UK companies have formed a consortium to bid for construction of the main reactor vacuum vessel of the Euro 5 Bn ITER (International Tokamak Experimental Reactor) nuclear fusion reactor being built in Cadarache, France. The consortium, led by Davy Markham, a specialist in fabrication and machining of large structures, and precision fabricator Metalcraft, and the engineering consultancy AMEC. The Welding Institute has offered to provide specialist support that will be needed during the construction of the Vacuum Vessel segments.
One of the world’s largest international co-operative research and development projects, ITER will demonstrate the integrated physics and engineering needed for a fusion power station and is expected to produce 500 MW of power. It will be at least twice the linear dimensions and 16 times the mass of the Joint European Torus (JET) reactor vessel, currently the world's largest fusion reactor, in Oxfordshire.
Europe and Korea are building the ITER vacuum vessel. Made up of nine, D-shaped cross section, vacuum vessel sectors, each weighing about 450 tons, its external diameter will measure 19.4 m, the internal 6.5 m. Once assembled, the whole structure will be 11.3 m high. Fabrication tolerances for the whole vessel including field assembly are expected to be less than 20 mm for height and width. When all the vacuum vessel's shielding and port structures are included, it will weigh in excess of 5000 tonne.
Europe is providing seven vacuum vessel sectors and the remaining two supplied by Korea. Contracts for the ITER vacuum vessel are likely to be placed during 2009 / 2010.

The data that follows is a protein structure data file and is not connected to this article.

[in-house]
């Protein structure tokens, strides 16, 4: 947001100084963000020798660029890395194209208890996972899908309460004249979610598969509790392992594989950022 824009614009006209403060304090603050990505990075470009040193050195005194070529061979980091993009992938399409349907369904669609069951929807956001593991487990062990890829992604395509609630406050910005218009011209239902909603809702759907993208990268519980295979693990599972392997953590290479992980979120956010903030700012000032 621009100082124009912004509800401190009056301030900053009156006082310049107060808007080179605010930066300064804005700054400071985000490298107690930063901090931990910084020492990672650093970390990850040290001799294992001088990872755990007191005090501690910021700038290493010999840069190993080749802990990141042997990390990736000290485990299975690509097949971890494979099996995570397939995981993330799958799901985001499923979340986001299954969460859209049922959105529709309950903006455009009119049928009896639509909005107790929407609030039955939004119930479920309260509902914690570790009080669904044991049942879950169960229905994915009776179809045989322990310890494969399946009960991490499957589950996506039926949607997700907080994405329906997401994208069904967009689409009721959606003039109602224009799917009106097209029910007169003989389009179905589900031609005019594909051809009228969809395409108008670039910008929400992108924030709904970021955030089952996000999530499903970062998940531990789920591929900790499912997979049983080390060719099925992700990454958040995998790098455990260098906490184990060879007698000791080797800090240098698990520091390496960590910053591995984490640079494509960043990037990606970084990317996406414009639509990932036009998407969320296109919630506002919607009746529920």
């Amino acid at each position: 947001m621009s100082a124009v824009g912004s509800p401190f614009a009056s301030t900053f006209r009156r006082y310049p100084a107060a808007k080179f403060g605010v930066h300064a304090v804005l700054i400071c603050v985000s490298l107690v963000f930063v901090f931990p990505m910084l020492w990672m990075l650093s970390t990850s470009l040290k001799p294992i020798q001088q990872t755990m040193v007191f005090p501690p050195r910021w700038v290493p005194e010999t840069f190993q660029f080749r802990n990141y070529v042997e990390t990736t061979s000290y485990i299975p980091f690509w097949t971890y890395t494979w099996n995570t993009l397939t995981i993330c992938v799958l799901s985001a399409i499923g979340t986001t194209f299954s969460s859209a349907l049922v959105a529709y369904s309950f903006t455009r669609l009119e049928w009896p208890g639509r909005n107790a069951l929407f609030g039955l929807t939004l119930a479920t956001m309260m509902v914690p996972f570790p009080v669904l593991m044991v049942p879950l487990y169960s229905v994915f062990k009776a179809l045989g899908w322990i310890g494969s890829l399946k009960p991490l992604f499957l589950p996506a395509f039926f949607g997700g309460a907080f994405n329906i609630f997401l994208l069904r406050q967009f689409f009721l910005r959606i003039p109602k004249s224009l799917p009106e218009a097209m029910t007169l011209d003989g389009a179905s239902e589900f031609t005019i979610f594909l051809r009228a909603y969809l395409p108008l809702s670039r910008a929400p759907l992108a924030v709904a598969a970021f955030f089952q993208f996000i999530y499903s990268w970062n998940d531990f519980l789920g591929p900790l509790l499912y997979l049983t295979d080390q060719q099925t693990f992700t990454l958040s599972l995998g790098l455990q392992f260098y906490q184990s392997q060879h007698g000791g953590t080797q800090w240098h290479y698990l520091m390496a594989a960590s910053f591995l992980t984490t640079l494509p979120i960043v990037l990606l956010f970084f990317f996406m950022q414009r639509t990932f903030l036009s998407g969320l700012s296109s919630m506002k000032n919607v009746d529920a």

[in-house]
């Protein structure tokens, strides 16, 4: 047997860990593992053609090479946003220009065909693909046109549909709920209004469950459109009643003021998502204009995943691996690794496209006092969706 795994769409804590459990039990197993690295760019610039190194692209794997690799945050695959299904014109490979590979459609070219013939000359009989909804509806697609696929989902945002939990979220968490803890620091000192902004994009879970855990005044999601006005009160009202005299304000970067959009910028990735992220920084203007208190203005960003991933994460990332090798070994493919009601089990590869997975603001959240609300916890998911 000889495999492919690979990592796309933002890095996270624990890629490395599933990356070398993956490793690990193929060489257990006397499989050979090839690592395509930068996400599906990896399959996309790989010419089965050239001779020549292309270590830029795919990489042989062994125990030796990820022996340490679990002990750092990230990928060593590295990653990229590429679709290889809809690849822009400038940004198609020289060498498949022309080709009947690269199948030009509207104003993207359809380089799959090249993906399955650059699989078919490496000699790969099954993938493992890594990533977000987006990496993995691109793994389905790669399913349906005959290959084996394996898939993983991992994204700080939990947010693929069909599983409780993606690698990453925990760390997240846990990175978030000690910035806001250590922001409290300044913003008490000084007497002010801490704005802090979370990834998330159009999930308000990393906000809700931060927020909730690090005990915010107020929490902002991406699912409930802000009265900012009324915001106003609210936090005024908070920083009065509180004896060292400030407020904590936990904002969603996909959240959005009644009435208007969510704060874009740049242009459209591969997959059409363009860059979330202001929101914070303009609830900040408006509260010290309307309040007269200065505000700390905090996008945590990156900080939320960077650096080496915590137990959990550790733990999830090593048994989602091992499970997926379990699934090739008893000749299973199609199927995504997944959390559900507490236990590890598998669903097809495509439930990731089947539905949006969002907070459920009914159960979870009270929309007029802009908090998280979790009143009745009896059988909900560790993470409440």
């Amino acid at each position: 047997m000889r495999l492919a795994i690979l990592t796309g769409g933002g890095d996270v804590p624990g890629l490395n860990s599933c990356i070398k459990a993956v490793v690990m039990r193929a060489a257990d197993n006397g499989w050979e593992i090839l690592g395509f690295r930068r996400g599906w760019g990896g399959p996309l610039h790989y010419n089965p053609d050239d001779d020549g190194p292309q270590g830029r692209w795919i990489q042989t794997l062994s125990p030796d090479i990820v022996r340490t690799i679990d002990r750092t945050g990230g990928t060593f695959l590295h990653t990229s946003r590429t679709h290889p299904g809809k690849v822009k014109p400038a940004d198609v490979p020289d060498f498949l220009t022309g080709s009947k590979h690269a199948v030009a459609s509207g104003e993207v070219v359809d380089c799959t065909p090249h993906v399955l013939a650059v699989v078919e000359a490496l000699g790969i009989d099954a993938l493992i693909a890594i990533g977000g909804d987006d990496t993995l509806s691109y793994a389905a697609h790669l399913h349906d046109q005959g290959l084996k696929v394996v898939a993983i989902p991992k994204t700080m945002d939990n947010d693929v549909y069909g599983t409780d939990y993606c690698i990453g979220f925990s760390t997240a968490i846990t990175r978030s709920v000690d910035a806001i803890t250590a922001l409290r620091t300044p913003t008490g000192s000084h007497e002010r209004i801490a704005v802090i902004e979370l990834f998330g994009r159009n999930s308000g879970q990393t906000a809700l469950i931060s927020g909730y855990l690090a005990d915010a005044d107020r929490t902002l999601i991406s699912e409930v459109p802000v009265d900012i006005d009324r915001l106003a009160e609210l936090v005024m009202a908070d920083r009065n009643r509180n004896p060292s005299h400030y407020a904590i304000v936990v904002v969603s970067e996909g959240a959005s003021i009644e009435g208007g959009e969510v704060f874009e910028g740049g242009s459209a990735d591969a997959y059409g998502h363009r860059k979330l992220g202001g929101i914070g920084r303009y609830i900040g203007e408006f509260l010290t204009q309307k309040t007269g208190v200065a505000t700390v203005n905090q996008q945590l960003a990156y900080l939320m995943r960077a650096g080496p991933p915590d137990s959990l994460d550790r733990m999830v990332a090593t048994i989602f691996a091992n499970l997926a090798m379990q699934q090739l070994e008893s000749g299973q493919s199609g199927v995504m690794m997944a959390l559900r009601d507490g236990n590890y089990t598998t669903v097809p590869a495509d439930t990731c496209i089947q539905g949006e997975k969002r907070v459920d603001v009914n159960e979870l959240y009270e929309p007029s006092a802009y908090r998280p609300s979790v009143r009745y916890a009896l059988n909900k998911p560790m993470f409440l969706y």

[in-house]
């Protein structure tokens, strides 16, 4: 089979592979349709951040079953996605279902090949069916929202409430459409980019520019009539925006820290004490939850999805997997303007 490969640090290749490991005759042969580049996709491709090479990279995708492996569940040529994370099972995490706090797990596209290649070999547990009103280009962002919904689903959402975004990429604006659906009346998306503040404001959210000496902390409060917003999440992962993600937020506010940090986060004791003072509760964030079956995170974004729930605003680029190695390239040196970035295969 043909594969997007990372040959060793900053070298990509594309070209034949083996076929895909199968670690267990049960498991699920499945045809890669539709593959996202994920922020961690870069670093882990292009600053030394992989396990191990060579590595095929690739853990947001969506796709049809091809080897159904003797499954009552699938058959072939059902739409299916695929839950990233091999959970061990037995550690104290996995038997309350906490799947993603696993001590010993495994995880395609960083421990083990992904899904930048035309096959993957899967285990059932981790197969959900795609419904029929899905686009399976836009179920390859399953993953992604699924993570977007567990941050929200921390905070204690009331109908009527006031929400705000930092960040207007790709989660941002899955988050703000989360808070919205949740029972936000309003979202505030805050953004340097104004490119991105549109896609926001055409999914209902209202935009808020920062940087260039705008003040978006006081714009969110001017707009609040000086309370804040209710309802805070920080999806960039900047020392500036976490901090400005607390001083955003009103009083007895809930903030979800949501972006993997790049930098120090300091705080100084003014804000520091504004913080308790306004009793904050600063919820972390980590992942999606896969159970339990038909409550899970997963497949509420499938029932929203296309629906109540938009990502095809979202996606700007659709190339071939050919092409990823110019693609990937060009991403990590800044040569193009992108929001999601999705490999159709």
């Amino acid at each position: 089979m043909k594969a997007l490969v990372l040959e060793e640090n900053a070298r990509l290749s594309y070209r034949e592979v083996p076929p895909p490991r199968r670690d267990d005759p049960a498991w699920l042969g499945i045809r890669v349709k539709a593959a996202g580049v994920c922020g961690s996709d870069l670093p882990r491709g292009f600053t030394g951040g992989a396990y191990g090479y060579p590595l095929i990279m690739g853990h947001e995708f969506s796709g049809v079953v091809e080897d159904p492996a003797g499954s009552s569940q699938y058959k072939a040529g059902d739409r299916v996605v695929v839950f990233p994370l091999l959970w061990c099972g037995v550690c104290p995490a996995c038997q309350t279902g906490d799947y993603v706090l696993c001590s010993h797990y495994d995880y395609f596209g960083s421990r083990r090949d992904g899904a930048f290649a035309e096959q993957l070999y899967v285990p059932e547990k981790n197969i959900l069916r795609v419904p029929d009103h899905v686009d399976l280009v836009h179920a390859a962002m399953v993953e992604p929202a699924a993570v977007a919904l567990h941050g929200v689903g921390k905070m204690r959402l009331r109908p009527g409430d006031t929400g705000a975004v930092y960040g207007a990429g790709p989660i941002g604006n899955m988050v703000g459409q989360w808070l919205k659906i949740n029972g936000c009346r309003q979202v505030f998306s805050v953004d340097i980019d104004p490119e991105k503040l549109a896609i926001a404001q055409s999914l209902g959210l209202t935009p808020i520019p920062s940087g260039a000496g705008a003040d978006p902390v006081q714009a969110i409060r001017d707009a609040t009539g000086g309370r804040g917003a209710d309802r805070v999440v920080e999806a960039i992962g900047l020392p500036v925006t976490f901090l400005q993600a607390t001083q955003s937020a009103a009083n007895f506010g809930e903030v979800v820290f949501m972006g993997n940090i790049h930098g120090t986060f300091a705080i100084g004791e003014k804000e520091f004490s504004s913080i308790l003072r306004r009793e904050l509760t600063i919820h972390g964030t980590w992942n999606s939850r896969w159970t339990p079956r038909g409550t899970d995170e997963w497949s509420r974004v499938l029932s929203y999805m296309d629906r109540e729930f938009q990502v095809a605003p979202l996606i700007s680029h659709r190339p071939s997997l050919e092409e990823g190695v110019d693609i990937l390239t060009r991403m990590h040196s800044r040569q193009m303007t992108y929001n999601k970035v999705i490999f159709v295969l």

Kevin Parkin, managing director, Davy Markham, explained the background to the consortium. “Fusion represents an exciting business opportunity both for ourselves and the rest of UK engineering” he said. “The ITER Vacuum Vessel is a significant engineering challenge that no one company is able to supply. We've put the consortium together with fabrication specialist Metalcraft, AMEC providing design and programme management services and The Welding Institute technical support, to enable us to present a solid technical and commercial case as the supplier of ITER Vacuum Vessel sectors.”
Davy Markham and Metalcraft have worked together previously on projects at the Rutherford Appleton Laboratory. As well as fabricating complex parts of magnetic resonance imaging machines for the world's leading OEM's, Metalcraft has significant experience of manufacturing vacuum and ultra-high vacuum vessels for big science projects including the CERN Large Hadron Collider.
The key technical challenges will be the need to meet the demanding accuracies involved in assembling the vessels, and minimising metal shrinkage necessitating the need to deploy electron beam welding. Peter Kenny, Managing Director, Metalcraft, is confident of the consortium's ability to overcome any materials related issues: “Our colleagues at The Welding Institute have significant experience of electron beam welding techniques which will be invaluable in ensuring the consortium addresses many of ITER's technical concerns”.
Dan Mistry, UKAEA's Fusion and Industry Manager, is responsible for encouraging UK companies to supply to the ITER project. ” ITER is a challenging project that presents many business opportunities for UK companies I would like to encourage companies, especially those with heavy/medium engineering capabilities which feel they have relevant skills and experience, to get involved with ITER and contact me."
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